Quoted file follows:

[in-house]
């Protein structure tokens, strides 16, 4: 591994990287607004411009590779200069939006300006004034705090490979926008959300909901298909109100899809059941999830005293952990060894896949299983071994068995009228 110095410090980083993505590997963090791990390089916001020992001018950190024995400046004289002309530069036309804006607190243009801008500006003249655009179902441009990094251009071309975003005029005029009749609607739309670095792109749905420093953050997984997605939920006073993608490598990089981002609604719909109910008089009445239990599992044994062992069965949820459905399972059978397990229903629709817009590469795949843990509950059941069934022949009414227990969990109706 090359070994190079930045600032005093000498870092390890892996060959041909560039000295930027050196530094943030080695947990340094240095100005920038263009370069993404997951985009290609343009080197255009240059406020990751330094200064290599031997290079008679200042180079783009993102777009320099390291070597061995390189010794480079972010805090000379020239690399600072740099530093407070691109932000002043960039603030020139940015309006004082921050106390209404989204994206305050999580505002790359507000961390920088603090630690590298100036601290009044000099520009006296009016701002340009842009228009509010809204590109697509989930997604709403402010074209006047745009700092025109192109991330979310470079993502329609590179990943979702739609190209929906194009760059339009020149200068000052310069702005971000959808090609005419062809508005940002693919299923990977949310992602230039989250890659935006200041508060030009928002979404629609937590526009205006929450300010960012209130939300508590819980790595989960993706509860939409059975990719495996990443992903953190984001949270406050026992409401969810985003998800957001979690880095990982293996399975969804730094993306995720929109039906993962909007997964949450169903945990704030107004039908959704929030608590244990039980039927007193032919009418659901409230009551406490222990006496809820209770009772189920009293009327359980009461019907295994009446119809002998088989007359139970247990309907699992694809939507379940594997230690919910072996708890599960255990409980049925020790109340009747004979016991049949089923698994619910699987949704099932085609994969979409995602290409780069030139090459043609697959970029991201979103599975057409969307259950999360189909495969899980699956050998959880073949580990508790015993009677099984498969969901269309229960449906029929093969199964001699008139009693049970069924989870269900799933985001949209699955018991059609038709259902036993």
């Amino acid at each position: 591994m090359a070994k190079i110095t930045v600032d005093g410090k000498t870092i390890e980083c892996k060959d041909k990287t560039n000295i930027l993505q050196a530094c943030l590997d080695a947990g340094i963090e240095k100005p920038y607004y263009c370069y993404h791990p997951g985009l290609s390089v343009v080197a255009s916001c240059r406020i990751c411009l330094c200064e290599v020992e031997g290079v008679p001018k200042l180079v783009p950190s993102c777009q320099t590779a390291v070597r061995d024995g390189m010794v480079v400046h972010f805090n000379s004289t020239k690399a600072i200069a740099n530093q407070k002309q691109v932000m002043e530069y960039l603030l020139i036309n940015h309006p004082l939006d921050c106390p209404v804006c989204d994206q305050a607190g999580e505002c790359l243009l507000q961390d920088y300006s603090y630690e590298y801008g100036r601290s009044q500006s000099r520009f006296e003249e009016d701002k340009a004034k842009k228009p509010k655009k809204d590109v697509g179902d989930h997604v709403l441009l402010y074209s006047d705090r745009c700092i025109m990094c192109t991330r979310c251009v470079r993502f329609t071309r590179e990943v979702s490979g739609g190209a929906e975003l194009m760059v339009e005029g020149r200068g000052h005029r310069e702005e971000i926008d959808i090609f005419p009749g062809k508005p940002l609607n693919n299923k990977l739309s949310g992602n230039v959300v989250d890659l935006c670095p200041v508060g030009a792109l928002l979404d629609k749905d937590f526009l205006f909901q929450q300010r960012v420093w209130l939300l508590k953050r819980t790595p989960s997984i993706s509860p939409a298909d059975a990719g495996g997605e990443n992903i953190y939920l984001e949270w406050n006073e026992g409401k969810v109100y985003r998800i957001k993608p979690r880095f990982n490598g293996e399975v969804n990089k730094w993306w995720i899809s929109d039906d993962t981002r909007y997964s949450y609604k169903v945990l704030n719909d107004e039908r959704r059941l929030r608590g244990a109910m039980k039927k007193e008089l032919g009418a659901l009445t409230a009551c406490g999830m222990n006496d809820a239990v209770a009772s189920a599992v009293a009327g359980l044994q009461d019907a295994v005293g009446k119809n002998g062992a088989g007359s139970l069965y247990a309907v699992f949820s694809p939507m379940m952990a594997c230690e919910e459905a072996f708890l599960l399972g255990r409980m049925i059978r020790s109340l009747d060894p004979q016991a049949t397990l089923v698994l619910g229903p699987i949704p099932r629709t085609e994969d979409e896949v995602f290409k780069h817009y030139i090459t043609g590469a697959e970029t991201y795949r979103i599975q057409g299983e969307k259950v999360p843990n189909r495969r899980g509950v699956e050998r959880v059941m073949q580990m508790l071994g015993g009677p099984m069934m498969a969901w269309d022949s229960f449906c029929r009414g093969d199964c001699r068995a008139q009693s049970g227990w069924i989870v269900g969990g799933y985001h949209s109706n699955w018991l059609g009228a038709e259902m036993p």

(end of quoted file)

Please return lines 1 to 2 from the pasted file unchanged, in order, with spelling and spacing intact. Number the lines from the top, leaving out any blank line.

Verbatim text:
[in-house]
């Protein structure tokens, strides 16, 4: 591994990287607004411009590779200069939006300006004034705090490979926008959300909901298909109100899809059941999830005293952990060894896949299983071994068995009228 110095410090980083993505590997963090791990390089916001020992001018950190024995400046004289002309530069036309804006607190243009801008500006003249655009179902441009990094251009071309975003005029005029009749609607739309670095792109749905420093953050997984997605939920006073993608490598990089981002609604719909109910008089009445239990599992044994062992069965949820459905399972059978397990229903629709817009590469795949843990509950059941069934022949009414227990969990109706 090359070994190079930045600032005093000498870092390890892996060959041909560039000295930027050196530094943030080695947990340094240095100005920038263009370069993404997951985009290609343009080197255009240059406020990751330094200064290599031997290079008679200042180079783009993102777009320099390291070597061995390189010794480079972010805090000379020239690399600072740099530093407070691109932000002043960039603030020139940015309006004082921050106390209404989204994206305050999580505002790359507000961390920088603090630690590298100036601290009044000099520009006296009016701002340009842009228009509010809204590109697509989930997604709403402010074209006047745009700092025109192109991330979310470079993502329609590179990943979702739609190209929906194009760059339009020149200068000052310069702005971000959808090609005419062809508005940002693919299923990977949310992602230039989250890659935006200041508060030009928002979404629609937590526009205006929450300010960012209130939300508590819980790595989960993706509860939409059975990719495996990443992903953190984001949270406050026992409401969810985003998800957001979690880095990982293996399975969804730094993306995720929109039906993962909007997964949450169903945990704030107004039908959704929030608590244990039980039927007193032919009418659901409230009551406490222990006496809820209770009772189920009293009327359980009461019907295994009446119809002998088989007359139970247990309907699992694809939507379940594997230690919910072996708890599960255990409980049925020790109340009747004979016991049949089923698994619910699987949704099932085609994969979409995602290409780069030139090459043609697959970029991201979103599975057409969307259950999360189909495969899980699956050998959880073949580990508790015993009677099984498969969901269309229960449906029929093969199964001699008139009693049970069924989870269900799933985001949209699955018991059609038709259902036993």